Coconut milk and coconut cream extracted from grated coconut is frequently added to various dessert and savory dishes, as well as in curries and stews. It can also be diluted into a beverage. Various other products made from thickened coconut milk with sugar and/or eggs like coconut jam and coconut custard are also widespread in Southeast Asia. In the Philippines, sweetened reduced coconut milk is marketed as coconut syrup and is used for various desserts. Coconut oil extracted from coconut milk or copra is also used for frying, cooking, and making margarine, among other uses.
Coconut sap, usually extracted from cut inflorescence stalks is sweet when fresh and can be drunk as is like in tuba fresca of Mexico. They can also be processed to extract palm sugar. The sap when fermented can also be made into coconut vinegar or various palm wines (which can be further distilled to make arrack).
Coconut flour has also been developed for use in baking, to combat malnutrition.
|Nutritional value per 100 g (3.5 oz)|
|Energy||354 kcal (1,480 kJ)|
|Dietary fiber||9.0 g|
|Aspartic acid||0.325 g|
|Glutamic acid||0.761 g|
|Pantothenic acid (B5)|
|†Percentages are roughly approximated using US recommendations for adults. |
Source: USDA Nutrient Database
Per 100-gram serving with 354 calories, raw coconut meat supplies a high amount of total fat (33 grams), especially saturated fat (89% of total fat), moderate content of carbohydrates (15 grams), and protein (3 grams). Micronutrients in significant content (more than 10% of the Daily Value) include the dietary minerals, manganese, copper, iron, phosphorus, selenium, and zinc (table).
Coconut milk, not to be confused with coconut water, is obtained by pressing the grated coconut meat, usually with hot water added which extracts the coconut oil, proteins, and aromatic compounds. It is used for cooking various dishes. Coconut milk contains 5% to 20% fat, while coconut cream contains around 20% to 50% fat. Most of which (89%) is saturated fat, with lauric acid as a major fatty acid. Coconut milk can be diluted to create coconut milk beverages. These have much lower fat content and are suitable as milk substitutes. The milk can be used to produce virgin coconut oil by controlled heating and removal of the oil fraction.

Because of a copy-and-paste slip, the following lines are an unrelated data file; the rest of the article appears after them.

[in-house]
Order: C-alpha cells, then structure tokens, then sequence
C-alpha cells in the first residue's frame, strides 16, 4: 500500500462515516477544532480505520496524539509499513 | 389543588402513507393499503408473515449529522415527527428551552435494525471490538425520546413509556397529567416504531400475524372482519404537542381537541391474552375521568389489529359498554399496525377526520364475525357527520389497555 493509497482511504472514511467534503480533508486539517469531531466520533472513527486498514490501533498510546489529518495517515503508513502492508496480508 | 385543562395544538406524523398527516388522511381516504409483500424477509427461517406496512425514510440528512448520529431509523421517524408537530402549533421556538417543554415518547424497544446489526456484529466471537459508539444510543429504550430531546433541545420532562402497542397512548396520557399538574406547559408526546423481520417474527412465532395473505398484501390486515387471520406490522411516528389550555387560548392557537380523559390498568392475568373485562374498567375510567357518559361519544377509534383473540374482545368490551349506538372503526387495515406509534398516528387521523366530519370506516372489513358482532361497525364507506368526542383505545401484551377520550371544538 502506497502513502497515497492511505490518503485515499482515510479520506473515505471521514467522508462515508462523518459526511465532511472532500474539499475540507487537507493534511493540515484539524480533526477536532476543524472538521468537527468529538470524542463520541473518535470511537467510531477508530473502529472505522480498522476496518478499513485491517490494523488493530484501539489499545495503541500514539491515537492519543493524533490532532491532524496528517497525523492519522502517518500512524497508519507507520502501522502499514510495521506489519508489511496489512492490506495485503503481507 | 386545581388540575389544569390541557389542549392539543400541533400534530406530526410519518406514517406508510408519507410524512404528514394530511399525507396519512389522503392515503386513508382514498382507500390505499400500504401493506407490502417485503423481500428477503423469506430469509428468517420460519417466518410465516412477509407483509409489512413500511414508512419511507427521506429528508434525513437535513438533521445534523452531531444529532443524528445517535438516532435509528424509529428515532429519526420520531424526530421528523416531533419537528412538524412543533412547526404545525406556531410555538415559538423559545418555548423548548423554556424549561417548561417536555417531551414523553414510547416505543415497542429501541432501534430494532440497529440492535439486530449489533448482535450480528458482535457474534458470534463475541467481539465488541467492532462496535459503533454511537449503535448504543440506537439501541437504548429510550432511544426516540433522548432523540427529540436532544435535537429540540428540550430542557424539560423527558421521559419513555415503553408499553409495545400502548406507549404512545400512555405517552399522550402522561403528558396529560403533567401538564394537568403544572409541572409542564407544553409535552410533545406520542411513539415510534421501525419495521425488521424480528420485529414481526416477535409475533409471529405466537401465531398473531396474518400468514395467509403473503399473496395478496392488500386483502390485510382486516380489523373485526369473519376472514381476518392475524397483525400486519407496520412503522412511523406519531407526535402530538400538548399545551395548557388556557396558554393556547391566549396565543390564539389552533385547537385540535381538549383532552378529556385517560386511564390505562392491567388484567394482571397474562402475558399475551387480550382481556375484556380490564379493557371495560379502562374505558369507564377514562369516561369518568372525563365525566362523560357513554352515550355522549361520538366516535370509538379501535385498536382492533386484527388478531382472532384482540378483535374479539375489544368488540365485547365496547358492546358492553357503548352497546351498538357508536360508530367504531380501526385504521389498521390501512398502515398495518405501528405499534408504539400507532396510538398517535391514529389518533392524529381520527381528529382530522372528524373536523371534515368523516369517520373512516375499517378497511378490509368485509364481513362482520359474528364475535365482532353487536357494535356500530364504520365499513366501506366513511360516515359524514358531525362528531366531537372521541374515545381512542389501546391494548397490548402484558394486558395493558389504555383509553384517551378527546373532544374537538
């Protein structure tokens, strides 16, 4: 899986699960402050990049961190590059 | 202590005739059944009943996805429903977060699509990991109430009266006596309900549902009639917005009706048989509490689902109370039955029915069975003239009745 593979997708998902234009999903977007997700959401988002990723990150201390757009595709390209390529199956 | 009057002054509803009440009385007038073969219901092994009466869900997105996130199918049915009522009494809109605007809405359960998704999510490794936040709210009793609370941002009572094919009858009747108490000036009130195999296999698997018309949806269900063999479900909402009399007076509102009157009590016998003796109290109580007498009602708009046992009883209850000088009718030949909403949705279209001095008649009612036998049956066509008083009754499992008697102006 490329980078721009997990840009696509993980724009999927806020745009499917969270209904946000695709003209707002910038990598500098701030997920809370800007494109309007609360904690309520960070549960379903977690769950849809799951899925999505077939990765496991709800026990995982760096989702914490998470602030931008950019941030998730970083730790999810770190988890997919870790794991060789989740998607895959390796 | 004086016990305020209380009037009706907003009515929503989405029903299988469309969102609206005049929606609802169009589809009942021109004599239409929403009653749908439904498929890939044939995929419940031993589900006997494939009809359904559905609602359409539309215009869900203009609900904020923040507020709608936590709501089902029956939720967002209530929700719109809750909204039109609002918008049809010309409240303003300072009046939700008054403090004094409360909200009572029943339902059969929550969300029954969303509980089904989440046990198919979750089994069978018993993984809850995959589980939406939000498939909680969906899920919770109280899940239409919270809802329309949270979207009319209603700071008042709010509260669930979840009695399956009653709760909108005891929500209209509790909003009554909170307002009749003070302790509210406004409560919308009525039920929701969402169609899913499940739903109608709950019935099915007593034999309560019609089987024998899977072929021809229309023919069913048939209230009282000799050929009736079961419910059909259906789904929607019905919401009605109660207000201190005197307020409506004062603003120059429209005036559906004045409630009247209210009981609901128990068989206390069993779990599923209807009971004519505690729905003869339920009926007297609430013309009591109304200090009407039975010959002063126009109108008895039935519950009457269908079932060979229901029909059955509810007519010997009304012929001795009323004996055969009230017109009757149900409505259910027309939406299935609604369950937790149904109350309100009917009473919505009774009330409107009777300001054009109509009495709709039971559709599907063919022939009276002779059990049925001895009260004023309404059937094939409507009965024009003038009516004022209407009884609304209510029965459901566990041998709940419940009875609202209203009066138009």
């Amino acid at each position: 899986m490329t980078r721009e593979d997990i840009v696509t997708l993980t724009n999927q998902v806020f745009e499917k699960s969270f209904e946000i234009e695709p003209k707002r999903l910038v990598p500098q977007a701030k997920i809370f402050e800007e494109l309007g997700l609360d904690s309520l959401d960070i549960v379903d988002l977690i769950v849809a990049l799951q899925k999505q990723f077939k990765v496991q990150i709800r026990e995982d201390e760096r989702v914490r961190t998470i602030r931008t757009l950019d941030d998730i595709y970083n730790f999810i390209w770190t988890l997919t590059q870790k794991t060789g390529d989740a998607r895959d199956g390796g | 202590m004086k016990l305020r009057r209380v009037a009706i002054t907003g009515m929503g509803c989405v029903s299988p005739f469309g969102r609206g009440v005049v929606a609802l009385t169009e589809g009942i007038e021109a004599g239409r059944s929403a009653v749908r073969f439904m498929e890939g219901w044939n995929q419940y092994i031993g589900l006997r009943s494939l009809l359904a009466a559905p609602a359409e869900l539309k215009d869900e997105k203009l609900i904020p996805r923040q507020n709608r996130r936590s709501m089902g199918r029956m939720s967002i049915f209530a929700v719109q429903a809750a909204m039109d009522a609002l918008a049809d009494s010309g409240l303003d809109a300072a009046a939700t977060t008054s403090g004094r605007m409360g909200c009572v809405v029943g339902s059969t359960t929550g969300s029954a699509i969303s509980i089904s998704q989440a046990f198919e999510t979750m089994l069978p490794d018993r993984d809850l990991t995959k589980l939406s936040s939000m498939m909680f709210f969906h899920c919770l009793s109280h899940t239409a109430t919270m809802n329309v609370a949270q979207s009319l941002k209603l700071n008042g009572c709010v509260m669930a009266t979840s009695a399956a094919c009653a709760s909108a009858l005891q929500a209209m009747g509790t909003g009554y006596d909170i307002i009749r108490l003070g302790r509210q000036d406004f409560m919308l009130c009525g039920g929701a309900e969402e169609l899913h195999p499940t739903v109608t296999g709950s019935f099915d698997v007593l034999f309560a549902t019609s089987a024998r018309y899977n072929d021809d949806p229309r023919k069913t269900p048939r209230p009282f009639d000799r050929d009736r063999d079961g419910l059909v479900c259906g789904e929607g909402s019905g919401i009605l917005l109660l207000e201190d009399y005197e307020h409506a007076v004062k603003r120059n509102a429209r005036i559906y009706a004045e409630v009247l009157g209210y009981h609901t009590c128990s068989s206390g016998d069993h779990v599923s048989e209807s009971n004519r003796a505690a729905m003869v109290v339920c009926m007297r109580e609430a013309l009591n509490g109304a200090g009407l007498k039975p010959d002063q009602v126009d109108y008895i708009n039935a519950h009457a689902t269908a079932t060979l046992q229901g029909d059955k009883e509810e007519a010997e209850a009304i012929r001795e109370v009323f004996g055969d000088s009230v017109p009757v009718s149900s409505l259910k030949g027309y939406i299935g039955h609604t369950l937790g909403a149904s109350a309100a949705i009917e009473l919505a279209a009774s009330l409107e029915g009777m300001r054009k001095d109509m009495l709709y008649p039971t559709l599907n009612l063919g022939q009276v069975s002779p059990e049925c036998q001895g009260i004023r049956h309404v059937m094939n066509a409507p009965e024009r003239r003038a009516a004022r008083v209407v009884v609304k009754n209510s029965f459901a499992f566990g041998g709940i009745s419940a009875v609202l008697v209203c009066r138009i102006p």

Another product of the coconut is coconut oil. It is commonly used in cooking, especially for frying. It can be used in liquid form as would other vegetable oils, or in solid form as would butter or lard.
Coconut water serves as a suspension for the endosperm of the coconut during its nuclear phase of development. Later, the endosperm matures and deposits onto the coconut rind during the cellular phase. It is consumed throughout the humid tropics, and has been introduced into the retail market as a processed sports drink. Mature fruits have significantly less liquid than young, immature coconuts, barring spoilage. Coconut water can be fermented to produce coconut vinegar.
Heart of palm
Apical buds of adult plants are edible, and are known as "palm cabbage" or heart of palm. They are considered a rare delicacy, as harvesting the buds kills the palms. Hearts of palm are eaten in salads, sometimes called "millionaire's salad".
Newly germinated coconuts contain an edible fluff of marshmallow-like consistency called sprouted coconut or coconut sprout, produced as the endosperm nourishes the developing embryo. It is a haustorium, a spongy absorbent tissue formed from the distal portion of embryo during coconut germination, facilitates absorption of nutrients for the growing shoot and root.
Toddy and sap
The sap derived from incising the flower clusters of the coconut is drunk as neera, also known as toddy or tubâ (Philippines), tuak (Indonesia and Malaysia) or karewe (fresh and not fermented, collected twice a day, for breakfast and dinner) in Kiribati. When left to ferment on its own, it becomes palm wine. Palm wine is distilled to produce arrack. In the Philippines, this alcoholic drink is called lambanog or "coconut vodka".